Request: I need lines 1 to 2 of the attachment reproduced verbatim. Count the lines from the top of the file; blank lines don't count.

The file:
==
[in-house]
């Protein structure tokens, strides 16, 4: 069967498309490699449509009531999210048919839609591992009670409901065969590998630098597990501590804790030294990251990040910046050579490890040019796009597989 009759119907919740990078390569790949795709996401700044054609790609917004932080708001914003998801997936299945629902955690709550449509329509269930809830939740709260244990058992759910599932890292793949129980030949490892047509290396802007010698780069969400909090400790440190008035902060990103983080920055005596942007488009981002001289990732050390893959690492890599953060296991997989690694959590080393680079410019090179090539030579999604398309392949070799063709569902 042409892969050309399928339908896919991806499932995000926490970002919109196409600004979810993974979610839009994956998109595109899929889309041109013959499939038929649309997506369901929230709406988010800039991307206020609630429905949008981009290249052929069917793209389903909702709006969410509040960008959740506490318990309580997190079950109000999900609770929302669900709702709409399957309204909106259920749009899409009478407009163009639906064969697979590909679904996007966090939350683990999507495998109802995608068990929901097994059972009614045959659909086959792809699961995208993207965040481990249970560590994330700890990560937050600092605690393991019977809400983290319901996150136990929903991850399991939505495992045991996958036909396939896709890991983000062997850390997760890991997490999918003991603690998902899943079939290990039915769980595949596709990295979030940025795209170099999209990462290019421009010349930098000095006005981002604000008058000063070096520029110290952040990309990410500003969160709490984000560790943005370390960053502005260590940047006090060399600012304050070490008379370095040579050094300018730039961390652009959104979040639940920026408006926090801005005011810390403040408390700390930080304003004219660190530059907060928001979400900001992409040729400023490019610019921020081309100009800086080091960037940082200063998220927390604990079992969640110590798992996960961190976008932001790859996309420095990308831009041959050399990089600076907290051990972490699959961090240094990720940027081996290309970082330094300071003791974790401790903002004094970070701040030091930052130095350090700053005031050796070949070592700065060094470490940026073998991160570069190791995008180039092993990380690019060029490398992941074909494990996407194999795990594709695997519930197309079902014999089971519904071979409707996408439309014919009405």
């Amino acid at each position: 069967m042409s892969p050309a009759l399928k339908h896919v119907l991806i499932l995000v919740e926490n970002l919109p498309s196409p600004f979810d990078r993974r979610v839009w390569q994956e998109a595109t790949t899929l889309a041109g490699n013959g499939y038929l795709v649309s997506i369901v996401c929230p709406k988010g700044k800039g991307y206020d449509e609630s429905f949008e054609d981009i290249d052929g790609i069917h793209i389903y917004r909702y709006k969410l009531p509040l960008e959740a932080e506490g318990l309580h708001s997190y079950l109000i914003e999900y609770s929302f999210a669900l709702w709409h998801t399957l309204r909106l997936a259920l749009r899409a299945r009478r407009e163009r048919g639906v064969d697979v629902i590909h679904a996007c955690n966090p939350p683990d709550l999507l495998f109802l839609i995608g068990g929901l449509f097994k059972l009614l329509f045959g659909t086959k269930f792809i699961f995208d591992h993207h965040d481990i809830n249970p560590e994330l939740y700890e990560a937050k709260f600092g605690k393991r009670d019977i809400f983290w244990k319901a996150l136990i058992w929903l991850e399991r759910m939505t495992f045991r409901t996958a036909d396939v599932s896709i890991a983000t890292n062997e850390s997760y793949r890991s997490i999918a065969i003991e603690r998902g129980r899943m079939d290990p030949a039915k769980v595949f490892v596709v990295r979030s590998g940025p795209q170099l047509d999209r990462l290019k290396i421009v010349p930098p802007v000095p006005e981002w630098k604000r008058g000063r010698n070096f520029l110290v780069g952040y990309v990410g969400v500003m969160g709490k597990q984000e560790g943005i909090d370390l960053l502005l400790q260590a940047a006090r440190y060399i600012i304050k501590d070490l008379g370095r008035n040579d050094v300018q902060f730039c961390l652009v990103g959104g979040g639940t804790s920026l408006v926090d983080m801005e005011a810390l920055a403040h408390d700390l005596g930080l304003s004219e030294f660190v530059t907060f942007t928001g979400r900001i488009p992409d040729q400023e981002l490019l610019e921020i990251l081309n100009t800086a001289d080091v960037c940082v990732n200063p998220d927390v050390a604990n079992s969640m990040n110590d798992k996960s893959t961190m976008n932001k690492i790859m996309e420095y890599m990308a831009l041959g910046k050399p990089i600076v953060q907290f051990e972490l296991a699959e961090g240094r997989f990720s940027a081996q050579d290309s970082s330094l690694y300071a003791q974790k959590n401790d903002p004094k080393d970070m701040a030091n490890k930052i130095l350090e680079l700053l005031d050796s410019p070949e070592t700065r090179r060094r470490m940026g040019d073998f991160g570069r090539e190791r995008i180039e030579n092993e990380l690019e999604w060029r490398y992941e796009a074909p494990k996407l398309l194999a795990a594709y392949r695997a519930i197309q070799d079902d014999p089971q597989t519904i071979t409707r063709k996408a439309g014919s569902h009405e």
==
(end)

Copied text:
[in-house]
């Protein structure tokens, strides 16, 4: 069967498309490699449509009531999210048919839609591992009670409901065969590998630098597990501590804790030294990251990040910046050579490890040019796009597989 009759119907919740990078390569790949795709996401700044054609790609917004932080708001914003998801997936299945629902955690709550449509329509269930809830939740709260244990058992759910599932890292793949129980030949490892047509290396802007010698780069969400909090400790440190008035902060990103983080920055005596942007488009981002001289990732050390893959690492890599953060296991997989690694959590080393680079410019090179090539030579999604398309392949070799063709569902 042409892969050309399928339908896919991806499932995000926490970002919109196409600004979810993974979610839009994956998109595109899929889309041109013959499939038929649309997506369901929230709406988010800039991307206020609630429905949008981009290249052929069917793209389903909702709006969410509040960008959740506490318990309580997190079950109000999900609770929302669900709702709409399957309204909106259920749009899409009478407009163009639906064969697979590909679904996007966090939350683990999507495998109802995608068990929901097994059972009614045959659909086959792809699961995208993207965040481990249970560590994330700890990560937050600092605690393991019977809400983290319901996150136990929903991850399991939505495992045991996958036909396939896709890991983000062997850390997760890991997490999918003991603690998902899943079939290990039915769980595949596709990295979030940025795209170099999209990462290019421009010349930098000095006005981002604000008058000063070096520029110290952040990309990410500003969160709490984000560790943005370390960053502005260590940047006090060399600012304050070490008379370095040579050094300018730039961390652009959104979040639940920026408006926090801005005011810390403040408390700390930080304003004219660190530059907060928001979400900001992409040729400023490019610019921020081309100009800086080091960037940082200063998220927390604990079992969640110590798992996960961190976008932001790859996309420095990308831009041959050399990089600076907290051990972490699959961090240094990720940027081996290309970082330094300071003791974790401790903002004094970070701040030091930052130095350090700053005031050796070949070592700065060094470490940026073998991160570069190791995008180039092993990380690019060029490398992941074909494990996407194999795990594709695997519930197309079902014999089971519904071979409707996408439309014919009405």